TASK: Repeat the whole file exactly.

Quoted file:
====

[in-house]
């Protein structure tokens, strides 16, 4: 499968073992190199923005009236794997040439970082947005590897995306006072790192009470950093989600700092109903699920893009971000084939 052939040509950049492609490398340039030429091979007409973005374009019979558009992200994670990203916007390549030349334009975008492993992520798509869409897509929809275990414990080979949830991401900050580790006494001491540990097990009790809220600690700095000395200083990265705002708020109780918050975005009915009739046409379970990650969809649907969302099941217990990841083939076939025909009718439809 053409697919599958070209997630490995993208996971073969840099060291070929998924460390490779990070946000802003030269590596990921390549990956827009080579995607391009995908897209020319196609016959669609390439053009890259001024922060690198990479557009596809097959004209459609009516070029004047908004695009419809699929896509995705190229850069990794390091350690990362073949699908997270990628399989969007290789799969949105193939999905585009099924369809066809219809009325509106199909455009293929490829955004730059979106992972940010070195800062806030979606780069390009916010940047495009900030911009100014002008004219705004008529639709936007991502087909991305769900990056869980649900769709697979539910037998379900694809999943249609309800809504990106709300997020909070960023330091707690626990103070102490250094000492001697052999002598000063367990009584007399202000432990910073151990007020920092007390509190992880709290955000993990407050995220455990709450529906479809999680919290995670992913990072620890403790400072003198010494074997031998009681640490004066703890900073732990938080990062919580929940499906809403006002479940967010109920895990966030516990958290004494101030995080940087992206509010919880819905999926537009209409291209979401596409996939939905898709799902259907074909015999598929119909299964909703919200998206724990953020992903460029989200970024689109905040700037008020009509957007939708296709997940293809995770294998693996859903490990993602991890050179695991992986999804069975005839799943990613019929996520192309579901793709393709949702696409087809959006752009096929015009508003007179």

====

[in-house]
């Protein structure tokens, strides 16, 4: 499968073992190199923005009236794997040439970082947005590897995306006072790192009470950093989600700092109903699920893009971000084939 052939040509950049492609490398340039030429091979007409973005374009019979558009992200994670990203916007390549030349334009975008492993992520798509869409897509929809275990414990080979949830991401900050580790006494001491540990097990009790809220600690700095000395200083990265705002708020109780918050975005009915009739046409379970990650969809649907969302099941217990990841083939076939025909009718439809 053409697919599958070209997630490995993208996971073969840099060291070929998924460390490779990070946000802003030269590596990921390549990956827009080579995607391009995908897209020319196609016959669609390439053009890259001024922060690198990479557009596809097959004209459609009516070029004047908004695009419809699929896509995705190229850069990794390091350690990362073949699908997270990628399989969007290789799969949105193939999905585009099924369809066809219809009325509106199909455009293929490829955004730059979106992972940010070195800062806030979606780069390009916010940047495009900030911009100014002008004219705004008529639709936007991502087909991305769900990056869980649900769709697979539910037998379900694809999943249609309800809504990106709300997020909070960023330091707690626990103070102490250094000492001697052999002598000063367990009584007399202000432990910073151990007020920092007390509190992880709290955000993990407050995220455990709450529906479809999680919290995670992913990072620890403790400072003198010494074997031998009681640490004066703890900073732990938080990062919580929940499906809403006002479940967010109920895990966030516990958290004494101030995080940087992206509010919880819905999926537009209409291209979401596409996939939905898709799902259907074909015999598929119909299964909703919200998206724990953020992903460029989200970024689109905040700037008020009509957007939708296709997940293809995770294998693996859903490990993602991890050179695991992986999804069975005839799943990613019929996520192309579901793709393709949702696409087809959006752009096929015009508003007179």